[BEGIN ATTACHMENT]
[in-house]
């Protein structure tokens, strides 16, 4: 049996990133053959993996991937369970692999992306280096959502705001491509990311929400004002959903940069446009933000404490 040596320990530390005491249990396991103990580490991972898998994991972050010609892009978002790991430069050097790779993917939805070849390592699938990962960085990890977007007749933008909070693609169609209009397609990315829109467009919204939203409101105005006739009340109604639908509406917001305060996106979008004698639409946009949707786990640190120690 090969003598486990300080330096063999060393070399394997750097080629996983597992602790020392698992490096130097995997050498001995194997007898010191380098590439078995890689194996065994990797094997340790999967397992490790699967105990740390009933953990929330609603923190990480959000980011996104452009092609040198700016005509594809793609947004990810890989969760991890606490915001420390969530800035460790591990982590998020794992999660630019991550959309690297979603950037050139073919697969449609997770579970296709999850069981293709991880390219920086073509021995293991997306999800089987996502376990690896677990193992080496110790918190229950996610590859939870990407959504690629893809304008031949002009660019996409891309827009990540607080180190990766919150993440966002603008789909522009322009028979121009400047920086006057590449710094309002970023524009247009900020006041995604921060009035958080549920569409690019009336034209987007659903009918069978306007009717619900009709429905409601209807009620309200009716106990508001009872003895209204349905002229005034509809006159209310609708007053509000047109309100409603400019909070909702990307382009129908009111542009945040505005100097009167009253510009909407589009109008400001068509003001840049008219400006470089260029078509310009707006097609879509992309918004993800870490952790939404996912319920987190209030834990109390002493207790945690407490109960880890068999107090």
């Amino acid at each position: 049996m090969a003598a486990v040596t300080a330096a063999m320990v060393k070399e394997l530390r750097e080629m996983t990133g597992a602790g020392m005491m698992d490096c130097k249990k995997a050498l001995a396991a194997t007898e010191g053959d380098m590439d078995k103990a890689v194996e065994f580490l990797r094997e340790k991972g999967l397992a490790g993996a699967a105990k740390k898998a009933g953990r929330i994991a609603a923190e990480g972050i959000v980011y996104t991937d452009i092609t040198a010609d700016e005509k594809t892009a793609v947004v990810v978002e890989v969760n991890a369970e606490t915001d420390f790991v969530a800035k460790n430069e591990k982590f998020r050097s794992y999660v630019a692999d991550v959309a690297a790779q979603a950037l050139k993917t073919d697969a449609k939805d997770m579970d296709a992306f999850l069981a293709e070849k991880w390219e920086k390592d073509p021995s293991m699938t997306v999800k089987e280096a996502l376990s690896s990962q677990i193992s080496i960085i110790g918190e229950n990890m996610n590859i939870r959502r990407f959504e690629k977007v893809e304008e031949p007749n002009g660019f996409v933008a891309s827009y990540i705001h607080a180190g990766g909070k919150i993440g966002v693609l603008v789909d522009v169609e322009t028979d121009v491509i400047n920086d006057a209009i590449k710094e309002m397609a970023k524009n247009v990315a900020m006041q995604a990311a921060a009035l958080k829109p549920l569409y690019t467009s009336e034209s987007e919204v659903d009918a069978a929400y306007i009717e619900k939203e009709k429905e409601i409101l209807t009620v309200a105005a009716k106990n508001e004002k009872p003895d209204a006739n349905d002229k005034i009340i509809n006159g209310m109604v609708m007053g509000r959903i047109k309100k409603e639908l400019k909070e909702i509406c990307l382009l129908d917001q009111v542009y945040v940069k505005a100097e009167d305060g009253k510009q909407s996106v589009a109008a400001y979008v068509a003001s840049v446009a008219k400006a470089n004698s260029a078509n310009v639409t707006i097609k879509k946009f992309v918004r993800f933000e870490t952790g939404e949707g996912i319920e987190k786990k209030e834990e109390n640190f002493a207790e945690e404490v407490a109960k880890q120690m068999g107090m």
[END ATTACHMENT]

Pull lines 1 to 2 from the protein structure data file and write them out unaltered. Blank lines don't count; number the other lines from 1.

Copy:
[in-house]
């Protein structure tokens, strides 16, 4: 049996990133053959993996991937369970692999992306280096959502705001491509990311929400004002959903940069446009933000404490 040596320990530390005491249990396991103990580490991972898998994991972050010609892009978002790991430069050097790779993917939805070849390592699938990962960085990890977007007749933008909070693609169609209009397609990315829109467009919204939203409101105005006739009340109604639908509406917001305060996106979008004698639409946009949707786990640190120690 090969003598486990300080330096063999060393070399394997750097080629996983597992602790020392698992490096130097995997050498001995194997007898010191380098590439078995890689194996065994990797094997340790999967397992490790699967105990740390009933953990929330609603923190990480959000980011996104452009092609040198700016005509594809793609947004990810890989969760991890606490915001420390969530800035460790591990982590998020794992999660630019991550959309690297979603950037050139073919697969449609997770579970296709999850069981293709991880390219920086073509021995293991997306999800089987996502376990690896677990193992080496110790918190229950996610590859939870990407959504690629893809304008031949002009660019996409891309827009990540607080180190990766919150993440966002603008789909522009322009028979121009400047920086006057590449710094309002970023524009247009900020006041995604921060009035958080549920569409690019009336034209987007659903009918069978306007009717619900009709429905409601209807009620309200009716106990508001009872003895209204349905002229005034509809006159209310609708007053509000047109309100409603400019909070909702990307382009129908009111542009945040505005100097009167009253510009909407589009109008400001068509003001840049008219400006470089260029078509310009707006097609879509992309918004993800870490952790939404996912319920987190209030834990109390002493207790945690407490109960880890068999107090």